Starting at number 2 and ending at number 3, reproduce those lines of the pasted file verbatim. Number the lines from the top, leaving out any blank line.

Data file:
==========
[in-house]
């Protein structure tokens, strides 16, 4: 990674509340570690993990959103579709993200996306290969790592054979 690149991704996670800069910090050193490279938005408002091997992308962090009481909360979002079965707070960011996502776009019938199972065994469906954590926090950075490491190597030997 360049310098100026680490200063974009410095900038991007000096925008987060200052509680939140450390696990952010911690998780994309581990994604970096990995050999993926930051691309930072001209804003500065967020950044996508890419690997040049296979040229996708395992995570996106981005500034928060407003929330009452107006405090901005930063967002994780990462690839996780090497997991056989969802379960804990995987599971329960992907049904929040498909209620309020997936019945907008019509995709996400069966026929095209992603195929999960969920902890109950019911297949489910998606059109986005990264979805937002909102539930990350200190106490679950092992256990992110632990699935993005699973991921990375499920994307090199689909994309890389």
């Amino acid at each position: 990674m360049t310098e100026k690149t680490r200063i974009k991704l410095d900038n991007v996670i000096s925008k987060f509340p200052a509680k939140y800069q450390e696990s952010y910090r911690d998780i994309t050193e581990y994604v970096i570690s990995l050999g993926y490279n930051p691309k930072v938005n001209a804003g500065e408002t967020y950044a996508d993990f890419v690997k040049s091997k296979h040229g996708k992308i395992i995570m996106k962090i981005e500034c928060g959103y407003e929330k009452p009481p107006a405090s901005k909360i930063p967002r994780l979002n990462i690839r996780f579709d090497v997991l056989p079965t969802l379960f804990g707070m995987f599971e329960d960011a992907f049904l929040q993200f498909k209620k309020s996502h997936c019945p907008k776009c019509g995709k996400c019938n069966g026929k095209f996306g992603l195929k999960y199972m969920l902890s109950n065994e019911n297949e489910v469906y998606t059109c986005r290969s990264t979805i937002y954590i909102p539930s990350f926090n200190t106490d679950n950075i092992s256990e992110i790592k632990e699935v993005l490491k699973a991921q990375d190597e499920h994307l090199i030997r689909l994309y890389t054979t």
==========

């Protein structure tokens, strides 16, 4: 990674509340570690993990959103579709993200996306290969790592054979 690149991704996670800069910090050193490279938005408002091997992308962090009481909360979002079965707070960011996502776009019938199972065994469906954590926090950075490491190597030997 360049310098100026680490200063974009410095900038991007000096925008987060200052509680939140450390696990952010911690998780994309581990994604970096990995050999993926930051691309930072001209804003500065967020950044996508890419690997040049296979040229996708395992995570996106981005500034928060407003929330009452107006405090901005930063967002994780990462690839996780090497997991056989969802379960804990995987599971329960992907049904929040498909209620309020997936019945907008019509995709996400069966026929095209992603195929999960969920902890109950019911297949489910998606059109986005990264979805937002909102539930990350200190106490679950092992256990992110632990699935993005699973991921990375499920994307090199689909994309890389």
């Amino acid at each position: 990674m360049t310098e100026k690149t680490r200063i974009k991704l410095d900038n991007v996670i000096s925008k987060f509340p200052a509680k939140y800069q450390e696990s952010y910090r911690d998780i994309t050193e581990y994604v970096i570690s990995l050999g993926y490279n930051p691309k930072v938005n001209a804003g500065e408002t967020y950044a996508d993990f890419v690997k040049s091997k296979h040229g996708k992308i395992i995570m996106k962090i981005e500034c928060g959103y407003e929330k009452p009481p107006a405090s901005k909360i930063p967002r994780l979002n990462i690839r996780f579709d090497v997991l056989p079965t969802l379960f804990g707070m995987f599971e329960d960011a992907f049904l929040q993200f498909k209620k309020s996502h997936c019945p907008k776009c019509g995709k996400c019938n069966g026929k095209f996306g992603l195929k999960y199972m969920l902890s109950n065994e019911n297949e489910v469906y998606t059109c986005r290969s990264t979805i937002y954590i909102p539930s990350f926090n200190t106490d679950n950075i092992s256990e992110i790592k632990e699935v993005l490491k699973a991921q990375d190597e499920h994307l090199i030997r689909l994309y890389t054979t």